Example IX Parts srco 60 SiO 28 Na B O .SH O

Example X Parts MgCO 60 SiO 28 Nfi2B407-5H2O This formulation, due to the influence of magnesium oxide, had a slightly higher viscosity at 2520 F. than the examples listed immediately above. However, when heated to 2700 F. the viscosity was satisfactorily reduced to a high degree of fluidity.

It has further been found that the refractive index can be increased still. further in this invention by substituting the rutile form of titanium dioxide for silica. This substitution may be made in part or in whole depending upon the desired elevation in refractive index. When titanium dioxide is used in substantial quantities it may be further desirable to employ barium peroxide as an additional agent. Undesirable color caused by the titanium dioxide may be avoided by such usage. A suitable formulation is listed below typifying such use of titanium dioxide:

The glass produced by the foregoing composition had a high degree of fluidity when melted. The refractive index is in the range of about 1.91 to 1.92, which is quite advantageous for reflective illumination at nighttime upon highway marking paints and roadside signs which are illuminated by automobile headlights.

In another example a small proportion of titanium dioxide was employed with silica and barium carbonate as follows:

Example XII Wt. Percent RI.

parts BaCOa, 60 parts 810;,

Example XIII Wt. Percent 175 parts BaCOa, 35 parts 510:,

This composition produced a glass which was unexpectedly found to have a very low melting point of 2200 F. at which temperature it had a high degree of fluidity which was less than that of 10 SAE motor oil. This was particularly unexpected since increases or decreases in the relative proportion of titanium dioxide caused an elevation of the melting temperature. The advantage of this composition is quite important because the low temperature makes possible the production of a glass bead having a high refractive index at relatively low temperature with attendant fuel savings.

Other R0 compounds may be used besides titanium dioxide in replacement of the silica to illustrate the compatibility of the formulations of this invention. Thus zircon, i.e., zirconium silicate can be employed as shown in the following example:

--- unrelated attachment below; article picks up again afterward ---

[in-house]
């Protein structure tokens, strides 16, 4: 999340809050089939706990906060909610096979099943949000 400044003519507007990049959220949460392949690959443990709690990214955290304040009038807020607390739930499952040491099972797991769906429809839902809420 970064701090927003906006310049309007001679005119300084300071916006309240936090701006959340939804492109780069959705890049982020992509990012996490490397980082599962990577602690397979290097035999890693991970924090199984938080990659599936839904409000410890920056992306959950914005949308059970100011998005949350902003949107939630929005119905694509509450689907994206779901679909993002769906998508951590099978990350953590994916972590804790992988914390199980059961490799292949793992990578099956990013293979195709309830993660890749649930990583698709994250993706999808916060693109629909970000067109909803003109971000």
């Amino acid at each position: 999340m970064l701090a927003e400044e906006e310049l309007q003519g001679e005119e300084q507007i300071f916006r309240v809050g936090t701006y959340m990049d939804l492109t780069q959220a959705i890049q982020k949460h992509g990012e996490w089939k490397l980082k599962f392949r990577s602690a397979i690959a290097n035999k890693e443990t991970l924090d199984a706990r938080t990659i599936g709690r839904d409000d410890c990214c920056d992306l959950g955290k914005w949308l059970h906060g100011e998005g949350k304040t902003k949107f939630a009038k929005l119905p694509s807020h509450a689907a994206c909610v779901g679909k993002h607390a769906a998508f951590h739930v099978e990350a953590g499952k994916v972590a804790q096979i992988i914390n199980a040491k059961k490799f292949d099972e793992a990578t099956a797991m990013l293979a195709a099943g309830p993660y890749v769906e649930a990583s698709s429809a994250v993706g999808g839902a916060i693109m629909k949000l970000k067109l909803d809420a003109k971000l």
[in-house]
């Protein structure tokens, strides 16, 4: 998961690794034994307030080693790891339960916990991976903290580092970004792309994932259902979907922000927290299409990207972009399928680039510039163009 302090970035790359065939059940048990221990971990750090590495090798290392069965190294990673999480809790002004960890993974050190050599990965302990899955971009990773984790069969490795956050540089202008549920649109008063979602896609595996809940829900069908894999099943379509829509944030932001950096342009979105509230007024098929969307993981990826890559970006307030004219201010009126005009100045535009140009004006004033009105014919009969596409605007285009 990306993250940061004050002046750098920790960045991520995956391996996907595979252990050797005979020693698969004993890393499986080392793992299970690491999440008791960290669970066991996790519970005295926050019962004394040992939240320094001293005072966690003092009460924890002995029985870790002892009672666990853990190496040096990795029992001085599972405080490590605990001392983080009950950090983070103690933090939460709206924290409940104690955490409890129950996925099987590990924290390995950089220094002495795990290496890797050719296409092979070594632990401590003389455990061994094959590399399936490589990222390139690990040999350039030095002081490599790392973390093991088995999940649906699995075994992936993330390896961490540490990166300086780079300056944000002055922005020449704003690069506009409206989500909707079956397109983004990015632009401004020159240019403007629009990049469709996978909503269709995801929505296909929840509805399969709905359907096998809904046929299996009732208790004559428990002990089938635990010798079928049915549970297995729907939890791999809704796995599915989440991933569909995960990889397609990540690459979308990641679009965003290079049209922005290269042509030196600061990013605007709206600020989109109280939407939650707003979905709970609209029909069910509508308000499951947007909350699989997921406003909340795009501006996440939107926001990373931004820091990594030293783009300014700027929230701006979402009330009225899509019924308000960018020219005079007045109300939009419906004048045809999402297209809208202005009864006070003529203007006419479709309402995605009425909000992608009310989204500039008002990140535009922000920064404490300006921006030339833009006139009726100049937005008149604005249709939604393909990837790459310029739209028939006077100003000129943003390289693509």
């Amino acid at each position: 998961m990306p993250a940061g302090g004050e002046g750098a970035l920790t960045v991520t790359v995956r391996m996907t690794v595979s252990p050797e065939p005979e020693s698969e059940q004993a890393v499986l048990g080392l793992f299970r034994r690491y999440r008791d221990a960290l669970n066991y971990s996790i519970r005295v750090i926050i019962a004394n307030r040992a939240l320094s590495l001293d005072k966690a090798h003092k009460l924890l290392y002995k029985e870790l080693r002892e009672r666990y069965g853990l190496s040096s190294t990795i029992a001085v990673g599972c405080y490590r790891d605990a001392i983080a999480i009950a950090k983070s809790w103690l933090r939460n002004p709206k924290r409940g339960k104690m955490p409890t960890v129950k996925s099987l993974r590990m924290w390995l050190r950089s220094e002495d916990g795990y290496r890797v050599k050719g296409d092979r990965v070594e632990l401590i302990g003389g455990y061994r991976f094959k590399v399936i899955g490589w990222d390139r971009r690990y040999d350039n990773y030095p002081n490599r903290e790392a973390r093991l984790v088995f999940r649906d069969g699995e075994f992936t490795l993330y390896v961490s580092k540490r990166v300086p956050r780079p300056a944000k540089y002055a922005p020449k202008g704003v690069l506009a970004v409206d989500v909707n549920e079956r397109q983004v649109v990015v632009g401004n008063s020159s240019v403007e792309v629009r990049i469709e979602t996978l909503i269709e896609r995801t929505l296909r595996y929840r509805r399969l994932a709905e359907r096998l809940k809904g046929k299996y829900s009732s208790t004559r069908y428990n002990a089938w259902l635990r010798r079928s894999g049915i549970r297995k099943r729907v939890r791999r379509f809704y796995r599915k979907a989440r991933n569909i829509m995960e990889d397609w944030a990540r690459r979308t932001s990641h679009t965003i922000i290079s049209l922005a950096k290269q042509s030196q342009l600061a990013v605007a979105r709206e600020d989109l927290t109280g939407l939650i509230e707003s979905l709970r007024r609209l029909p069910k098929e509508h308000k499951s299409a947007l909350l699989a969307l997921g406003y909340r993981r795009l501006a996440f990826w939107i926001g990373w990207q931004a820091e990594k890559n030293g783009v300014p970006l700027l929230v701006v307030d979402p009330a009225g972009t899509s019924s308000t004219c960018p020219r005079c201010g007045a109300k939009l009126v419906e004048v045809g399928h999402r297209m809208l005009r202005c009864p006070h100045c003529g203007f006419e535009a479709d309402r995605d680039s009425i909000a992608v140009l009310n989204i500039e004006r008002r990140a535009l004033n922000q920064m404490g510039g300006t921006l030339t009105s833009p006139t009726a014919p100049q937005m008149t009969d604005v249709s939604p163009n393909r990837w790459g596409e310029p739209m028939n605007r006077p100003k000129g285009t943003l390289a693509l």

7 This glass composition was melted at 2300 F. and had a fluidity of less than 10 SAE oil at this temperature. The glass beads had a relatively high index of refraction of 1.634 due largely to the use of the zircon.

The glass bead compositions made according to the charge of this invention need no other constituents than those listed above. Thus aluminum and lead, which have been conventionally employed to increase durability of refractive index and have been thought necessary, are avoided. It will be noted that all of these components increase viscosity and would be objectionable on this ground. Additionally, iron is avoided in the instant invention since this gives an objectionable color.

Accordingly there can be produced by the teaching of this invention, a substantially crystal clear or water white glass bead of a high refractive index. This glass bead can be produced at conventional glass making temperatures in substantially truly spherical form since the molten glass obtained through the novel charge provided herein is of quite low viscosity. The resultant glass bead composition has a high degree of durability and weather resistance and is particularly well adapted for use for the purposes above described. Since the basic components utilized are readily available and are of low cost, the glass bead composition is of particularly great advantage to the industry. Thus there is provided an improved glass bead which can be produced at extremely low cost in the range of presently produced soda lime glass.

As a further consequence of this invention it has been found that the molten glass when formed into glass beads needs no annealing. In the glass bead making processes a very quick quench by rapid reduction in temperature is normally and conventionally practiced. These types of processes can be used with the glass composition of this invention and no objectionable devitrification appears. This feature of not requiring an annealing step in the glass compositions of this invention for the production of glass beads is a very desirable feature and particularly suits these glass compositions for such production.